Friday, August 7, 2009 - 10:50 AM

COS 124-9: Nutrition and life history transitions: A story of stress, food and fat

Erica J. Crespi, Tessa Solomon-Lane, and Adam Skibinski. Vassar College


Resource availability, and therefore nutritive condition, is one of the most important factors affecting the growth and developmental trajectories of animals in their early life stages. However little is understood about the mechanisms that link nutritive condition to growth  and developmental processes at the physiological level, especially during the earliest phases of the larval or fetal stage, although we know that nutritional state is associated with the timing of important life history transitions such as metamorphosis, birth or puberty. Because the neuroendocrine stress axis is a major physiological system known to affect the timing of metamorphosis in amphibians, we propose that nutritional cues may modulate timing of metamorphosis via interactions of physiological energy balance indicators with the stress axis. To address this assertion, we examined the interactions between the stress axis and two presumptive energy balance indicators, neuropeptide Y (NPY), a potential indicator of proximate levels of food intake,  and leptin, a peptide hormone thought to be secreted by fat and may indicate long-term nutritional condition, within the context of metamorphic timing in amphibians.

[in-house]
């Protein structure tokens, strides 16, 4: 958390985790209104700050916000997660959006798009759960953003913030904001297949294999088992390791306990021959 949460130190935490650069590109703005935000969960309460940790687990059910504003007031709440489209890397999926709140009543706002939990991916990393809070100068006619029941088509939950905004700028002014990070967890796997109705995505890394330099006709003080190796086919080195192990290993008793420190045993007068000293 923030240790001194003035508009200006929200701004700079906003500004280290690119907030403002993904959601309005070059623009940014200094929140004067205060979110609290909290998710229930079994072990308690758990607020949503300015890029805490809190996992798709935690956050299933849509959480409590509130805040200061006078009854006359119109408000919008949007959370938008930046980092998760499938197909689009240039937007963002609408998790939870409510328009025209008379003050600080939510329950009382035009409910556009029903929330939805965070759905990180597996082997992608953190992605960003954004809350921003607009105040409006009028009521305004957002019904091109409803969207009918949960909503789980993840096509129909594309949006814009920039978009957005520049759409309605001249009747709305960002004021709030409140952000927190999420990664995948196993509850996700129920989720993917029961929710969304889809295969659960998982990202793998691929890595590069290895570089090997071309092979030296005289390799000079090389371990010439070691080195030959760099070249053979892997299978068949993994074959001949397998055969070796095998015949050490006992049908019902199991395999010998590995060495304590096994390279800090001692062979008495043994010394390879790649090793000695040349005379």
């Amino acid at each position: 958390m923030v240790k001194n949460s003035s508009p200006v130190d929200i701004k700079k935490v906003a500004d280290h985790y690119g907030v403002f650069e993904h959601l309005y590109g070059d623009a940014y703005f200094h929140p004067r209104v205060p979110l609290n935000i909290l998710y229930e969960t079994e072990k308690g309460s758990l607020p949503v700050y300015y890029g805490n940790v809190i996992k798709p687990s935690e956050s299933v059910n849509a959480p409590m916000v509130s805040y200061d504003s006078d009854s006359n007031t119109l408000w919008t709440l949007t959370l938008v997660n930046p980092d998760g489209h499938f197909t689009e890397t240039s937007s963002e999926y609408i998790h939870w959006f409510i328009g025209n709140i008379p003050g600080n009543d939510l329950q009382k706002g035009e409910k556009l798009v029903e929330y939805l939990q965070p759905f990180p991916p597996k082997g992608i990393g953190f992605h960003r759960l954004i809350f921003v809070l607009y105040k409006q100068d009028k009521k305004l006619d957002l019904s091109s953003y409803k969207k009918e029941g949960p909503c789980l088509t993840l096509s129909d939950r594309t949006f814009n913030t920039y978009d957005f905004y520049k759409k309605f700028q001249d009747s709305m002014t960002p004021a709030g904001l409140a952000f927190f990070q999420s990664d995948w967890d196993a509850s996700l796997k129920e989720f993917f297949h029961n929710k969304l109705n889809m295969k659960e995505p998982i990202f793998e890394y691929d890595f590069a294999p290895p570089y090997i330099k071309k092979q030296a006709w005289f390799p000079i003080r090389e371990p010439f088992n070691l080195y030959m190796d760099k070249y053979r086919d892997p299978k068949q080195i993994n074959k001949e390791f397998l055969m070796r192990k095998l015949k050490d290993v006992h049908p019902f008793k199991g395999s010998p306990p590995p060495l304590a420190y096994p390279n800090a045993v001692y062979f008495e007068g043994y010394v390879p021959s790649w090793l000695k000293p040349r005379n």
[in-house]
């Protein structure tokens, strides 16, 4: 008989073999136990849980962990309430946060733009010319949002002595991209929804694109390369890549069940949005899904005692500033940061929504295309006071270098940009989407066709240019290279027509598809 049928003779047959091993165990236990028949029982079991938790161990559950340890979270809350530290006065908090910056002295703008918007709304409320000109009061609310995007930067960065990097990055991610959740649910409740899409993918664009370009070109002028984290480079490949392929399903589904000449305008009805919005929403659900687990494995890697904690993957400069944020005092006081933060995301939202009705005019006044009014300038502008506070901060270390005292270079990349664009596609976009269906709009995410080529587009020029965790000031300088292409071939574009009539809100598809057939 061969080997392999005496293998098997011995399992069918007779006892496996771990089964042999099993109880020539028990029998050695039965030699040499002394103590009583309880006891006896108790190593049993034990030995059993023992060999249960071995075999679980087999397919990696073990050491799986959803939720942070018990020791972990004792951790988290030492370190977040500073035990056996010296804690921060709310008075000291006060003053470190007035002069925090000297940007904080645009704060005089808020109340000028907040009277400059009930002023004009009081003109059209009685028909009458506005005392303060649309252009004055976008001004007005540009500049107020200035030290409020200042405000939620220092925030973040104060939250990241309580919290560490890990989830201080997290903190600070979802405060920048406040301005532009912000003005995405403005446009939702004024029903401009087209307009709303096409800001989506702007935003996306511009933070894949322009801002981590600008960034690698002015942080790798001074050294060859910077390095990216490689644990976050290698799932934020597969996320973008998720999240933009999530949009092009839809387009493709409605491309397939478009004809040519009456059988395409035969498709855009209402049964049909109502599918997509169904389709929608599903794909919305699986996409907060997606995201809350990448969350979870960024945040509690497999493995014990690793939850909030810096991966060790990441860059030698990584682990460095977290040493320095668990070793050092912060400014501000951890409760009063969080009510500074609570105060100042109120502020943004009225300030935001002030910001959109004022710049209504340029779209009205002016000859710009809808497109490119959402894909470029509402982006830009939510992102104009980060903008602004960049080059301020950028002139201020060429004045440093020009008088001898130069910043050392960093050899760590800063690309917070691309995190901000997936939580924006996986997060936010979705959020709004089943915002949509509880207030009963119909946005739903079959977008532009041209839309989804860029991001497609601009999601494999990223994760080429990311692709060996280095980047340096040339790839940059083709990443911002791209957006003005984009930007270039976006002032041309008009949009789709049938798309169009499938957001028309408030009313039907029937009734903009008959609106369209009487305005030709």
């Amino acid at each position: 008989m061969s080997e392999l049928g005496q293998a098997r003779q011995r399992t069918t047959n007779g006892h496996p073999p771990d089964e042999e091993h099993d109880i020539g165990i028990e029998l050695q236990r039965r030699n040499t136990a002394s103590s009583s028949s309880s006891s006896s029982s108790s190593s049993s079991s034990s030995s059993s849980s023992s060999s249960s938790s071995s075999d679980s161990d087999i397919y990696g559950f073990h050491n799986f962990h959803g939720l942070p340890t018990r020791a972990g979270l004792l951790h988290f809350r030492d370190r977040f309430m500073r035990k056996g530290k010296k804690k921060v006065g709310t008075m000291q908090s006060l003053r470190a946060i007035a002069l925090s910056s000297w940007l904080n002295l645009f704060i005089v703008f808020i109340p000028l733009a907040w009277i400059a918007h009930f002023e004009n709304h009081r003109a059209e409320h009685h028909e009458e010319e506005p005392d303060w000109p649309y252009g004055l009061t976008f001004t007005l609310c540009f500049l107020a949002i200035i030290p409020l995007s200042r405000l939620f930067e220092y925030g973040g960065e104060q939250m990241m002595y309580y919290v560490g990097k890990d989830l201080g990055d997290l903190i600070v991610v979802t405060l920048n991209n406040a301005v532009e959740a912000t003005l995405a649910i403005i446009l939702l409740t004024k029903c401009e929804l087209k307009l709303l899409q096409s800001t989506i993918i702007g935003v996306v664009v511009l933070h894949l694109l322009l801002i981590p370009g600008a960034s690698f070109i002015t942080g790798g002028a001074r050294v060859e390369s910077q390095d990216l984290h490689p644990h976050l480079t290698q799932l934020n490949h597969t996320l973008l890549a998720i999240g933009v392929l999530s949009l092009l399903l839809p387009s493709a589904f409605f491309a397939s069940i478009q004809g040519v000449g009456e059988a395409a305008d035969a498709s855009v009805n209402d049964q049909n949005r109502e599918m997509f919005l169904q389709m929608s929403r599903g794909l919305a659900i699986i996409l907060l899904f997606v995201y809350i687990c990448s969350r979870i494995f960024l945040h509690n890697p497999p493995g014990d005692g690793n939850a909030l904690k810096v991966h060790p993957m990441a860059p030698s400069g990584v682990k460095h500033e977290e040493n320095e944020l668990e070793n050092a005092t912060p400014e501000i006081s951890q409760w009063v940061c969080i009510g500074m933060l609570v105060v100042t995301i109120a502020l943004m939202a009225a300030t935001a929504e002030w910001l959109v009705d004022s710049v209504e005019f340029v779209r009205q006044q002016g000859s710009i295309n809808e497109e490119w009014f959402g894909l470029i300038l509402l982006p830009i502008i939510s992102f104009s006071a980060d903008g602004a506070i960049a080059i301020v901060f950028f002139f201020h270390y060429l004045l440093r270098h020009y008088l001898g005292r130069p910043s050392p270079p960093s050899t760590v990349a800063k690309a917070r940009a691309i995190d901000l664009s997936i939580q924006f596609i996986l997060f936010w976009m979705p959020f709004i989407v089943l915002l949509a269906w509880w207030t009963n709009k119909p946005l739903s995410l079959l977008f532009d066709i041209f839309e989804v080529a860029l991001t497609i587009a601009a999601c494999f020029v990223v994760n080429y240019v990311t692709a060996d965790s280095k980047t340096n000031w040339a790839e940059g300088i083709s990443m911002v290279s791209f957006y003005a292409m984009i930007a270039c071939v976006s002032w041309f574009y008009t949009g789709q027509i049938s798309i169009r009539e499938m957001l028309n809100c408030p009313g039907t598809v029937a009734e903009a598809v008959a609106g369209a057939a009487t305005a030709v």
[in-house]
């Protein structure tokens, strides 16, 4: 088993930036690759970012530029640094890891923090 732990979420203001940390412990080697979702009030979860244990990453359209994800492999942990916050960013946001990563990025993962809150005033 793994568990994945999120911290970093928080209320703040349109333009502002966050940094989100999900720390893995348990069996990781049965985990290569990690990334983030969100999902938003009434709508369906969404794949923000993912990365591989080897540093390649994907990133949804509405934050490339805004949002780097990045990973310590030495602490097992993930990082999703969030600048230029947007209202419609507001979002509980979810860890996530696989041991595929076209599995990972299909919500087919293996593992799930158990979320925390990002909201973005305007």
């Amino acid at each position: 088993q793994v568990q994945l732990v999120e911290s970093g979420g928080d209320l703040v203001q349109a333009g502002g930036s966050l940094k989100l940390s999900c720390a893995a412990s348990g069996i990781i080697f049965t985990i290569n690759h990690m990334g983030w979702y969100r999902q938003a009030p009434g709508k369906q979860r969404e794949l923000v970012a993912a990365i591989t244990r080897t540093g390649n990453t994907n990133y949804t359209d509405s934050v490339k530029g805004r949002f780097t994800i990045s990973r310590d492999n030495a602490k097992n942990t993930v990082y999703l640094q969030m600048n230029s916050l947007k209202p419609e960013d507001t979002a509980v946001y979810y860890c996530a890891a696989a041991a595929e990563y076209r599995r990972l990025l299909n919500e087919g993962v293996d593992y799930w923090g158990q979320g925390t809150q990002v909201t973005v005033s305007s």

We conducted several laboratory experiments to show that both NPY and leptin are energy balance indicators in amphibians that modulate food intake and interact with growth, development, and immune systems during the tadpole stage. We showed that NPY gene expression in the tadpole brain increases as metamorphosis approaches, suggesting that NPY is related to the increase in stress hormones that peak upon metamorphic climax. To determine how leptin may interact with the stress axis in modulating metamorphic timing we conducted a mesocosm experiment in which late-staged woodfrog tadpoles were fed and injected (ip) with saline, food deprived for 5 days and injected with saline, or food deprived and injected with leptin during the 5 days of restriction. We found that food-restricted tadpoles metamorphosed sooner than fed tadpoles, as shown in many previous studies (i.e., stress-induced metamorphosis), and food-restricted tadpoles injected with leptin had higher survival, lost less weight, and began to metamorphose earlier than food-restricted tadpoles injected with saline. Given that leptin expression varies with nutritive condition in tadpoles, this experiment suggests that leptin may be physiological indicator of nutritive condition that mediates condition-dependent developmental responses to environmental stressors. We propose that these factors interact to fine-tune the timing of major life history transitions according to nutritional state and stress level in vertebrates.